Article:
NRMC responds to the health care needs of more than 40,000 permanent and seasonal residents living in a 3,000-square-mile mountain area. Covering such an expanse virtually requires the facility make use of technology, such as providing its physicians with remote access to a Fusion PACS from Merge eMed.

“It has allowed us to provide better service to our physicians, because they can use the Web to review studies on their patients,” Dunlap says. “The ER physician here can consult with a physician in Phoenix or Flagstaff, and they can be looking at the same images at the same time.”

Dunlap believes staying up-to-date with this type of technology is a pressing issue for smaller facilities. Before the advent of teleradiology, isolated locations were forced to deliver films over long distances.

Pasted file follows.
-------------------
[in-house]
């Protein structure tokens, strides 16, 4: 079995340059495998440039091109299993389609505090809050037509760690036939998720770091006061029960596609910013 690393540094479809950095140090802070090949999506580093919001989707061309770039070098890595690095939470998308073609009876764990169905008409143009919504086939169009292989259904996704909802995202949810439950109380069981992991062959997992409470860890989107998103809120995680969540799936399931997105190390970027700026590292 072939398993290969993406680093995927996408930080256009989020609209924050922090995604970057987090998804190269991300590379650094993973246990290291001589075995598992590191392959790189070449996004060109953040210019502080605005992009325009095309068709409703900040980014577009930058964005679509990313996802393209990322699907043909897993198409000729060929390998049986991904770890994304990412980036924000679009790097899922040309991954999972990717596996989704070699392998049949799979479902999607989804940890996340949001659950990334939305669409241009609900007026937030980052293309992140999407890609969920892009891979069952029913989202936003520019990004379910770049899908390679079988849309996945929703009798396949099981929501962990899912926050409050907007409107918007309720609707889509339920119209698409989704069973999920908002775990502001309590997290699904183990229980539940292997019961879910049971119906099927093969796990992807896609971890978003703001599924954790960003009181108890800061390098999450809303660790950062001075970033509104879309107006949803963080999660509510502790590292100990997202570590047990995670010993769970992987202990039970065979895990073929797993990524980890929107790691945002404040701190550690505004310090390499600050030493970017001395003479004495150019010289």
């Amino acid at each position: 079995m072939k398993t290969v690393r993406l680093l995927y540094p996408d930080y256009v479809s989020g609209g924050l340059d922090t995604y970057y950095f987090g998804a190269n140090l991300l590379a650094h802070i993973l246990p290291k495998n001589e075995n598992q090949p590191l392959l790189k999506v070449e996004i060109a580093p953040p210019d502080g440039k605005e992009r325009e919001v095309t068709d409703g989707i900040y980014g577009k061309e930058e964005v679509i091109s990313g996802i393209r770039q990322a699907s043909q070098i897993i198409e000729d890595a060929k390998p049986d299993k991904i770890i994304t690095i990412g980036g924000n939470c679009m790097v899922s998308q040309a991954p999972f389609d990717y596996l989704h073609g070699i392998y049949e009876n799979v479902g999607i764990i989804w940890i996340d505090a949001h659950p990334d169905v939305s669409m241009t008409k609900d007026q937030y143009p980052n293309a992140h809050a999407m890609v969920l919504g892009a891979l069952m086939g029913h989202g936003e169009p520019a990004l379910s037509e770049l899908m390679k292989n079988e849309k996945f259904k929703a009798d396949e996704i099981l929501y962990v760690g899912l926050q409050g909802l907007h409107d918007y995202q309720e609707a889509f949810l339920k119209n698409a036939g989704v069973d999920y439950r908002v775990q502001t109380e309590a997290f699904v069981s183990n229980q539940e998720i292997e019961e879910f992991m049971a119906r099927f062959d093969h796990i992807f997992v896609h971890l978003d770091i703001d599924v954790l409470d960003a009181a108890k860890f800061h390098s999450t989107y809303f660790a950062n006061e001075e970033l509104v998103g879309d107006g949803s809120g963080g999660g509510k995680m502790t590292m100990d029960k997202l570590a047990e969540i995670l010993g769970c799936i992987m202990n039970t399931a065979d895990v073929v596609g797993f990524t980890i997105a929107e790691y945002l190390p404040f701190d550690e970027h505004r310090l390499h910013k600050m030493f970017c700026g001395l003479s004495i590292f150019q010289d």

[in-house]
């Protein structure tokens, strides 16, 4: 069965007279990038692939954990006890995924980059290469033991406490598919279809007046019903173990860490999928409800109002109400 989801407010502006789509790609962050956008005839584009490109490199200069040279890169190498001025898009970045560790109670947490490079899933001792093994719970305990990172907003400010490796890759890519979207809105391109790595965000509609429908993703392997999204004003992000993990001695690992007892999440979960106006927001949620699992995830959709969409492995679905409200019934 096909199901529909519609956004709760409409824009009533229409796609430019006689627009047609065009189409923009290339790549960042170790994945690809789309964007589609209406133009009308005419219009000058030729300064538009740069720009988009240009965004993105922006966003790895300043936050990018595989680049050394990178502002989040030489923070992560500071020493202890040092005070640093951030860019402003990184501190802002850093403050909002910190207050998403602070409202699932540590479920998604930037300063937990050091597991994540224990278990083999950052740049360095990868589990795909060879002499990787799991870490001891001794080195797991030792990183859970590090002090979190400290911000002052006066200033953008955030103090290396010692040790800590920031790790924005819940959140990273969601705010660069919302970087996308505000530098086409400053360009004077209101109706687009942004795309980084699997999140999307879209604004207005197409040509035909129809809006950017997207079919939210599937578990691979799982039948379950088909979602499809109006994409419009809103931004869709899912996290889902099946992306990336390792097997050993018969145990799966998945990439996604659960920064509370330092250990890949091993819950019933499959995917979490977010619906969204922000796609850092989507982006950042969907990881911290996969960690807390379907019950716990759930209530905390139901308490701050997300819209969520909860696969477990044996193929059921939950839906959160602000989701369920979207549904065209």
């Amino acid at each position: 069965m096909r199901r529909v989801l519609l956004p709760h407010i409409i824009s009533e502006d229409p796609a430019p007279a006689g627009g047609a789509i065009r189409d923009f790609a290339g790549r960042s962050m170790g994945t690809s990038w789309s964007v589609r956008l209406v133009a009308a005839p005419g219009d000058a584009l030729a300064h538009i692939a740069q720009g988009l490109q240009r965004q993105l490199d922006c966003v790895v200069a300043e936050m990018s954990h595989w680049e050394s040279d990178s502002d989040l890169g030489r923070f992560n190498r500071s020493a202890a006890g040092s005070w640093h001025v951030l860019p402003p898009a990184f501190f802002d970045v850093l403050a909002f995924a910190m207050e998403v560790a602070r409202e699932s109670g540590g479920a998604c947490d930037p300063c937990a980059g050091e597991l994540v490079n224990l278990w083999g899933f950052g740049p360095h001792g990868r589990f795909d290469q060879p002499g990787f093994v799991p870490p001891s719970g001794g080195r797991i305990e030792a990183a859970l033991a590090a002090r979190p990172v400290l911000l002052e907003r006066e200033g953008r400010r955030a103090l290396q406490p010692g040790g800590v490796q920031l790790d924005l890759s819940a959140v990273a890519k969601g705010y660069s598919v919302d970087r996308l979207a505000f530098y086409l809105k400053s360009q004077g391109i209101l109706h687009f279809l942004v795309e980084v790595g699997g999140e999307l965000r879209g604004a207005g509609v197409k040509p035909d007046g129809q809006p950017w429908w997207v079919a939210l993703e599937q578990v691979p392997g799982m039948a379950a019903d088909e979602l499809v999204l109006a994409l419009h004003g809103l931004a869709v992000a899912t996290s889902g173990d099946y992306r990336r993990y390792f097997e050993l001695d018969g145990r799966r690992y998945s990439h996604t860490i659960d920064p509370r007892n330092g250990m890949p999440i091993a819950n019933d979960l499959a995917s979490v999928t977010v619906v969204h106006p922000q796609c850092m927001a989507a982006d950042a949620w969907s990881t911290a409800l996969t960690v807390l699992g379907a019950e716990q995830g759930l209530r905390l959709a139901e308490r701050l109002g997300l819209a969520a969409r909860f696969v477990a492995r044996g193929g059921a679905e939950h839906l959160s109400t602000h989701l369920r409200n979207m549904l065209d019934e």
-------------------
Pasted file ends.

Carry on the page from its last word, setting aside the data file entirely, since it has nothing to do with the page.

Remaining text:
That same level of convenience has been brought into the hospital as well. NRMC has four reading stations in radiology and one in the emergency department (ED), as well as a viewing station in the ICU. A second viewing station is mounted to a cart and shuttled between operating suites. “I also have set up viewing stations at each of the nurses’ stations, so the doctors can access patient studies right there,” Dunlap explains.

When transporting patients to larger hospitals, clinicians send along a CD that includes diagnostic-quality images of all completed studies. The CDs include an image viewer that launches automatically on any user’s system.

In the City

Despite its remote location, NRMC is clearly keeping pace with its larger, metropolitan-based counterparts. One such hospital, John C. Lincoln (JCL), often receives patients from NRMC when the level of care required demands a transfer.